Worship Service – May 3, 2020

Dear Church Family and Friends,

 Today’s scripture reading is John 10: 1-21.

 1 “I tell you the truth, the man who does not enter the sheep pen by the gate, but climbs in by some other way, is a thief and a robber. 2 The man who enters by the gate is the shepherd of his sheep. 3 The watchman opens the gate for him, and the sheep listen to his voice. He calls his own sheep by name and leads them out. 4 When he has brought out all his own, he goes on ahead of them, and his sheep follow him because they know his voice. 5 But they will never follow a stranger; in fact, they will run away from him because they do not recognize a strangers voice.” 6 Jesus used this figure of speech, but they did not understand what he was telling them.  7 Therefore Jesus said again, “I tell you the truth, I am the gate for the sheep. 8 All who ever came before me were thieves and robbers, but the sheep did not listen to them. 9 I am the gate; whoever enters through me will be saved. He will come in and go out and find pasture. 10 The thief comes only to steal and kill and destroy; I have come that they may have life and have it to the full.11 “I am the good shepherd. The good shepherd lays down his life for the sheep. 12 The hired hand is not the shepherd who owns the sheep. So, when he sees the wolf coming, he abandons the sheep and runs away. Then the wolf attacks the flock and scatters it. 13 The man runs away because he is a hired hand and cares nothing for the sheep. 14 “I am the good shepherd; I know my sheep and my sheep know me– 15 just as the Father knows me and I know the Father–and I lay down my life for the sheep. 16 I have other sheep that are not of this sheep pen. I must bring them also. They too will listen to my voice, and there shall be one flock and one shepherd. 17 The reason my Father loves me is that I lay down my life–only to take it up again. 18 No one takes it from me, but I lay it down of my own accord. I have authority to lay it down and authority to take it up again. This command I received from my Father.”19 At these words the Jews were again divided. 20 Many of them said, “He is demon-possessed and raving mad. Why listen to him?”21 But others said, “These are not the sayings of a man possessed by a demon. Can a demon open the eyes of the blind?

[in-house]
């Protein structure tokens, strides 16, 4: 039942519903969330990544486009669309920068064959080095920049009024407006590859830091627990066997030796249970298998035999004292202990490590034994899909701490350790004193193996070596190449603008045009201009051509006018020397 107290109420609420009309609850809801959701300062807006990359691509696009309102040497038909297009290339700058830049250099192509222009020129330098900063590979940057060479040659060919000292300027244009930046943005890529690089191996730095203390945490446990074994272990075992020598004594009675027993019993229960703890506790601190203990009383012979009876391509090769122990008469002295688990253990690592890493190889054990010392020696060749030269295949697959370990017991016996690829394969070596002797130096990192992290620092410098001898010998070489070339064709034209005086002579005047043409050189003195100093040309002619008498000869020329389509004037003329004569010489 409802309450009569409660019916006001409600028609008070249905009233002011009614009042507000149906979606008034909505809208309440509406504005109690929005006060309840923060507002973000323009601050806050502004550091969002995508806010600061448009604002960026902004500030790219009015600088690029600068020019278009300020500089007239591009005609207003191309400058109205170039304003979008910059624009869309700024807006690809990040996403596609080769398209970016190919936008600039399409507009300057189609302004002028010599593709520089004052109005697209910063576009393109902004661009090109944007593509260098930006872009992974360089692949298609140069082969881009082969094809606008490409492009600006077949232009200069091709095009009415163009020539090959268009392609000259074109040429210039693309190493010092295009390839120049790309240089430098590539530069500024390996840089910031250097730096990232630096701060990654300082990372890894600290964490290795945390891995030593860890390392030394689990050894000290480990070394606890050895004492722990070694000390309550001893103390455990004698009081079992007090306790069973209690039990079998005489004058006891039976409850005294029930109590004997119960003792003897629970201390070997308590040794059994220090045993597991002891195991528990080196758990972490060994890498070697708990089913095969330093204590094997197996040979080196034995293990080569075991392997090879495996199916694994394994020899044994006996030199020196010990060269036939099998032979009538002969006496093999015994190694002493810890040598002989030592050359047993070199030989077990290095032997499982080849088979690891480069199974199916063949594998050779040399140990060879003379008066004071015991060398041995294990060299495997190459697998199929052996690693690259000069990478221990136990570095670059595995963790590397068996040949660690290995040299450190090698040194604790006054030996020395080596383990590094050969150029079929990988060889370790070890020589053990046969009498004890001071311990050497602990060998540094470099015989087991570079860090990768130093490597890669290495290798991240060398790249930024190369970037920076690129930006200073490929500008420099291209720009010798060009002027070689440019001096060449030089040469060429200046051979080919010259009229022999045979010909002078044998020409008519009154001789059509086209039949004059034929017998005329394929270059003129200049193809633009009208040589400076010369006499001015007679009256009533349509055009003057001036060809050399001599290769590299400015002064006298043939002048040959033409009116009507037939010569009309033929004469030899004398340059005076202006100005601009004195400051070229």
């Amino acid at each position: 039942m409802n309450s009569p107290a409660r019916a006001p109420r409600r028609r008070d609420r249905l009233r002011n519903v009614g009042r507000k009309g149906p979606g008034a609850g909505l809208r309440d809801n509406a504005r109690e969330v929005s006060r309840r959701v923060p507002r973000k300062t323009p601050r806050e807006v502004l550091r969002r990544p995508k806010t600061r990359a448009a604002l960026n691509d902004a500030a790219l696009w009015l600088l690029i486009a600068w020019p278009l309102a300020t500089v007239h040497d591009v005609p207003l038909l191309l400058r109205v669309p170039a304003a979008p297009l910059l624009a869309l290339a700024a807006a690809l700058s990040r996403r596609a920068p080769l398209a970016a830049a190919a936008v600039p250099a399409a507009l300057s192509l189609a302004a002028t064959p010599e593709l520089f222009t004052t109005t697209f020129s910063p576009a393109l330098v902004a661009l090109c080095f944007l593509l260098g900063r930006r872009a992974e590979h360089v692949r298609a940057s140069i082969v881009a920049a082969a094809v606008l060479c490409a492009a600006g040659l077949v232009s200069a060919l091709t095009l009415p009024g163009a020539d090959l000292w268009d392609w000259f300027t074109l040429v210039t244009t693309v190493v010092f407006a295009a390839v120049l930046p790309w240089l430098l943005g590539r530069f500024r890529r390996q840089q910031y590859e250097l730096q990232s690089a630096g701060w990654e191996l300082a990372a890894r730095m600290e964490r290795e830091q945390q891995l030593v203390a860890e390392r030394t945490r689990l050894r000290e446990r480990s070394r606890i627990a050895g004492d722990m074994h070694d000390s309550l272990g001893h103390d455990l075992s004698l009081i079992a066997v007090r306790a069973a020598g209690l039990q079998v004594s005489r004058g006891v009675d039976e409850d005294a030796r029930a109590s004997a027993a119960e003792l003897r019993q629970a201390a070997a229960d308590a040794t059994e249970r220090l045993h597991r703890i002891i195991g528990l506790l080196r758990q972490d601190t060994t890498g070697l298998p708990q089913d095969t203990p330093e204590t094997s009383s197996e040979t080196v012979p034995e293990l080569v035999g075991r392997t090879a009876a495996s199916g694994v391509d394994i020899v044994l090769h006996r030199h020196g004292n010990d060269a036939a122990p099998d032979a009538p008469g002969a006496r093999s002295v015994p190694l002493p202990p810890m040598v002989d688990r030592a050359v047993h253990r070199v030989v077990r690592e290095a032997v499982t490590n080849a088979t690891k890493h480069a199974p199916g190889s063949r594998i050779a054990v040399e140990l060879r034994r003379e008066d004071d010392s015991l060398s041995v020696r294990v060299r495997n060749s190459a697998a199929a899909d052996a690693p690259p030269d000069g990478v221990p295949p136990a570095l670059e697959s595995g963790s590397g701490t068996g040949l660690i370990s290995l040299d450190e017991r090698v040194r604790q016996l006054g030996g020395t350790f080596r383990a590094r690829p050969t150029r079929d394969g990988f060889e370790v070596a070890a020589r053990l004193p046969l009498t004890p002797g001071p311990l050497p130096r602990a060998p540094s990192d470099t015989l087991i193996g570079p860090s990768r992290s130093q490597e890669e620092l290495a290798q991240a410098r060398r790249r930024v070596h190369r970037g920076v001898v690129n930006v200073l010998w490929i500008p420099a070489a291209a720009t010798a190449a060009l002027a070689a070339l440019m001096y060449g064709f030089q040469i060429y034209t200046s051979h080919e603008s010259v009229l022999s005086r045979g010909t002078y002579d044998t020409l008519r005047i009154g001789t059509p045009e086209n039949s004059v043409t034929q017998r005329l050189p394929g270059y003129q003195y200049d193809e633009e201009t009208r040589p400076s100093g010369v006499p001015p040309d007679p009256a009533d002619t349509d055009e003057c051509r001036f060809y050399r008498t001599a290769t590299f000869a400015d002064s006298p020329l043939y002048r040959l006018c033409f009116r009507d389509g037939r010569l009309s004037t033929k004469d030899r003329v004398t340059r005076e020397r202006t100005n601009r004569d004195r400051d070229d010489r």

In John 9:40-41. we read, 40 ”Some Pharisees who were with him heard him say this and asked, “What? Are we blind too?”

41 Jesus said, “If you were blind, you would not be guilty of sin; but now that you claim you can see, your guilt remains.

In our text Jesus is talking to the Pharisees and explaining to them Their unworthiness, their sinful state, and their need for forgiveness. To help them overcome their blindness. He uses the metaphor of the sheepfold. Which they should have been able to relate to.

So, all of you can understand better. A sheepfold was a walled enclosure made of stones. Several flocks of sheep were kept in the sheepfold, and when a legitimate shepherd came to get his flock, the doorkeeper or watchman of the fold would let the shepherd pass into the fold. The shepherd would call the sheep, and the sheep, who knew his voice, would come to him, and he would lead his flock out to pasture. When they were away from the sheepfold, the shepherd would stay out all night with his flock, finding some kind of shelter in the pasture area, and he himself would act as the door, so that no wild animal could get by him.

Obviously as verse 6 tells us. They did not make the connection. They probably thought of themselves as the shepherds or watchmen, not thieves and robbers.

A watchman’s job as we find in the Old Testament, was by definition, one who guards a city or headquarters of an army(1Sam.14:16;2Sam.18:24-27). Such watchmen were set on city walls or hilltops (Jer31:6). God’s prophets and preachers should also be watchmen to warn his people (Isa.21:6).

In Jesus metaphor, a watchman’s job was to, not only recognize the shepherds and let them in the sheepfold, but also to guard the sheep.